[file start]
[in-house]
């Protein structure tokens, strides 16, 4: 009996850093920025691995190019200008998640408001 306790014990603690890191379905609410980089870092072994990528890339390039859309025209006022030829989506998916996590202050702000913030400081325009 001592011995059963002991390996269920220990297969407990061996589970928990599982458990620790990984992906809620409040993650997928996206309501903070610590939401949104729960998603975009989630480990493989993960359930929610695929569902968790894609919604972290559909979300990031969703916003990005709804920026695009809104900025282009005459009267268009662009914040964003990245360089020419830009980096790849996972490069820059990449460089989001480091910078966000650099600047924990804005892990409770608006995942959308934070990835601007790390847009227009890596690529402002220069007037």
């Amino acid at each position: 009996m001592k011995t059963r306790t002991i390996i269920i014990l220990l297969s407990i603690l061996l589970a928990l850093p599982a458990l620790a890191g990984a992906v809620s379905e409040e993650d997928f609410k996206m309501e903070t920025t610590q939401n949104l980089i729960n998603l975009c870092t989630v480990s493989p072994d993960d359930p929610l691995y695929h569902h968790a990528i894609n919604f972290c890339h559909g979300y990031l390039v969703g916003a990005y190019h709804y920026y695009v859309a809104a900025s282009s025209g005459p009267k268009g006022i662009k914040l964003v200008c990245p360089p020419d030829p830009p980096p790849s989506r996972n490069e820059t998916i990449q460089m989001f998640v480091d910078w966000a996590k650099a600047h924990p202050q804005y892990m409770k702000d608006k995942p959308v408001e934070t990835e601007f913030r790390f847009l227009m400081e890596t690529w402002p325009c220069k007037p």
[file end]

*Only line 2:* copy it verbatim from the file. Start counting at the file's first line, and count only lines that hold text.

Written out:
């Protein structure tokens, strides 16, 4: 009996850093920025691995190019200008998640408001 306790014990603690890191379905609410980089870092072994990528890339390039859309025209006022030829989506998916996590202050702000913030400081325009 001592011995059963002991390996269920220990297969407990061996589970928990599982458990620790990984992906809620409040993650997928996206309501903070610590939401949104729960998603975009989630480990493989993960359930929610695929569902968790894609919604972290559909979300990031969703916003990005709804920026695009809104900025282009005459009267268009662009914040964003990245360089020419830009980096790849996972490069820059990449460089989001480091910078966000650099600047924990804005892990409770608006995942959308934070990835601007790390847009227009890596690529402002220069007037």